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CHAPTER 3 ESSENTIAL UNIX (AND LINUX) FOR THE ORACLE DBA
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Note If you add the PS1 variable to your .cshrc file (I explain how to do this later in the Customizing Your Environment section), every time you open a new shell, it ll have your customized prompt. The ability to change the prompt is useful if you re managing many different databases via UNIX. You can amend the prompt to reflect the database you re working on at any given time. For example, when you re working in an inventory system, the prompt can display invent>. That way, you won t accidentally execute a command in the wrong database.
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Sometimes you want to locate a file, but you aren t sure where it might be located in the file system. The whereis command, of course, is of help only if you are locating commands, not files. To find out where a file or a directory is, you can use the find command, as shown here: $ pwd /u01/app/oracle $ find . -name bill.sql -print ./dba/bill.sql $ In this example, the find command informs you that the bill.sql file is located in the /u01/ app/oracle/dba directory. Note that there is a dot after the find keyword, indicating that a recursive search is made from the present directory every directory and subdirectory under the present directory will be searched. If you want to search from a specific directory, you need to specify that in the command. In the following example, the find command starts its search from the root (/) file system and prints the location of the test.txt file to the screen, if it finds it: $ find / -name test.txt -print
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Controlling the Output of Commands
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Sometimes a command will produce more output than can fit on the screen. You can control the output of a command in a couple of ways. The more command will show you the contents of a file, one screen at a time. Just press Enter to see the next screen of the file: $ more test.txt The pipe command (|) enables you to pass the output of one command as input to another command. In the following example, the | operator takes the ps -ef command s output (which is the list of all processes that are currently running on your system) and passes it to the grep command as a list, to search for all processes that contain the word Oracle : $ ps -ef | grep Oracle This example also demonstrates the use of multiple commands at once.
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As you know, you can use the vi editor to read a file as well as write to it. However, in some cases you may want to just read the contents of a file. The cat command lets you do so, as shown here: $ cat test.ksh #!/bin/ksh VAR1=1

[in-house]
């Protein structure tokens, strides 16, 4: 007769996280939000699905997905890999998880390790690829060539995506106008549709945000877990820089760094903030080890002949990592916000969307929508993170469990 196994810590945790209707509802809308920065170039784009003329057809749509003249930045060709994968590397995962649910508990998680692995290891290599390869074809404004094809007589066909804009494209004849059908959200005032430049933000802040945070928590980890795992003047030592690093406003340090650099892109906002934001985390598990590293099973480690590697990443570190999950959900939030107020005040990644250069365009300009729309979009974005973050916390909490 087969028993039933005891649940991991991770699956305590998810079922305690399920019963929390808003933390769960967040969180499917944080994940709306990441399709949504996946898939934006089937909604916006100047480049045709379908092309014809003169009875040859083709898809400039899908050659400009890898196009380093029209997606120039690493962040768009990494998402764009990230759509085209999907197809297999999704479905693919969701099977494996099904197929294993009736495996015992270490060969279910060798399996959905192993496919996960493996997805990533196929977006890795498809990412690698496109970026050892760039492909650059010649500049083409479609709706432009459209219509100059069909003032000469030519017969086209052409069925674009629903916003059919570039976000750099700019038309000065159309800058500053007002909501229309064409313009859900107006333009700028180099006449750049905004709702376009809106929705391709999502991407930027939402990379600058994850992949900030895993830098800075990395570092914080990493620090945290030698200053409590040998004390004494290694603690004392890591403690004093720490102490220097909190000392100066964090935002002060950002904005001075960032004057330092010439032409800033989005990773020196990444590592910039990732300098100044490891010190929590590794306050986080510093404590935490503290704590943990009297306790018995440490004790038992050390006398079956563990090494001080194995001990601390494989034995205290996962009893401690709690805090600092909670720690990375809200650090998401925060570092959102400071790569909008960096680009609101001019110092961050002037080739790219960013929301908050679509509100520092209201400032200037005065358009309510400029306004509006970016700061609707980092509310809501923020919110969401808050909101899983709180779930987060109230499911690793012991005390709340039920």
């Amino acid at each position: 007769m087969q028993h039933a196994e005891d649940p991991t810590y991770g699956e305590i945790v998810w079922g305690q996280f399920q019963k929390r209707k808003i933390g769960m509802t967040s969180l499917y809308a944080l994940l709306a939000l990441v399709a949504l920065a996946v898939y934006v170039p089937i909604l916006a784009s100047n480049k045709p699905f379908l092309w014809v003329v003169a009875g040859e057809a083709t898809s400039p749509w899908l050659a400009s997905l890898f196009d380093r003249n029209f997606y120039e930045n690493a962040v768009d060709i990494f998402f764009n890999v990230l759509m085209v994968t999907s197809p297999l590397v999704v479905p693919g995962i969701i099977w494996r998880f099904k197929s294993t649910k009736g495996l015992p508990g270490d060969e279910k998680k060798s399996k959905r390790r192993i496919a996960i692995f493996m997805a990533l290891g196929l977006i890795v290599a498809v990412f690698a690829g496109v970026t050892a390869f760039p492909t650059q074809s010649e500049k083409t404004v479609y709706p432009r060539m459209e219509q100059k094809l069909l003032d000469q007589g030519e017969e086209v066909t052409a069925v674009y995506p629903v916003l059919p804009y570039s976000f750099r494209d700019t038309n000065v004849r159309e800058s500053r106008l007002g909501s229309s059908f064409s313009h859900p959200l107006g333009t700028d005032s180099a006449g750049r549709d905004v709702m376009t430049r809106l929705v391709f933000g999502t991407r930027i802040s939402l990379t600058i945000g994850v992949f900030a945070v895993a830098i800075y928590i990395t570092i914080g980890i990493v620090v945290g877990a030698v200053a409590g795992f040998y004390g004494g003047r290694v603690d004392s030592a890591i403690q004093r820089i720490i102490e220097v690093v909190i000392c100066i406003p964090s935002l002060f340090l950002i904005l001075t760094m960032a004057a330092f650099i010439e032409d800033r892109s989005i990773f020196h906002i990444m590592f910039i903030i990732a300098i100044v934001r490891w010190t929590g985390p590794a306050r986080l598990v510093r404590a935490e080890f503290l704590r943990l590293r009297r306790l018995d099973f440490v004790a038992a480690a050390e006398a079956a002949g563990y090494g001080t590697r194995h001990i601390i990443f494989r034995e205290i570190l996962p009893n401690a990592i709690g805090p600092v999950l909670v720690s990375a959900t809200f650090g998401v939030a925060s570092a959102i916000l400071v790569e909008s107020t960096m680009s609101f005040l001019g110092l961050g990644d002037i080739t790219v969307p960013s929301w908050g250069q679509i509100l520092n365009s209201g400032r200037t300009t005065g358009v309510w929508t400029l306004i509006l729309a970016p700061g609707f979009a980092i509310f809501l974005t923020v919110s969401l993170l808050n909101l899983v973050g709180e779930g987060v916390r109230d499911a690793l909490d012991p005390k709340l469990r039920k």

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CHAPTER 3 ESSENTIAL UNIX (AND LINUX) FOR THE ORACLE DBA
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while do done $
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[ $VAR1 -lt 100 ] echo "value of VAR1 is : $VAR1" ((VAR1=VAR1+1))
Note
You can also use the page command to peruse files.
Different or Same Files
The diff command compares two files, returns the line(s) that are different, and tells you how to make the files the same. Here s an example: $ diff test.one test.two 0a1 > New Test. This diff command output tells you that if you add the line New Test to the test.one file, you can make it identical to the test.two file. The first character, 0, is the line number to edit in test.one; the a indicates that the line should be added to test.one to match the first line, 1, of test.two.
UNIX Variables
There are two main types of variables in a UNIX or Linux system: user-created variables and shell variables. Let s briefly look at how you use both kinds of variables.
User-Created Variables
A user can create a variable and initialize it by providing a value for it. The variable name must consist of letters and numbers, and it must start with a letter. You can also use the export command to export variables, so that any shell you create in your current session can make use of your variables. Here s an example of a user-created variable (note how echoing the variable itself prints just the variable, not its value to show the variable s value, you must precede the variable s name with the $ sign in your echo command): $ database=nicko $ echo database database $ echo $database nicko $ In this example, I first created a new variable called database and assigned it the value of nicko . I then used the echo command to print the value of the database variable, and the echo command just prints the string database . The second time I used the echo command, I added the dollar sign ($) in front of the name of the variable ($database). When I did this, the value of the variable database was shown as nicko . To remove the value of the database variable, simply set it to null, as shown here: $ database= $ echo $database $
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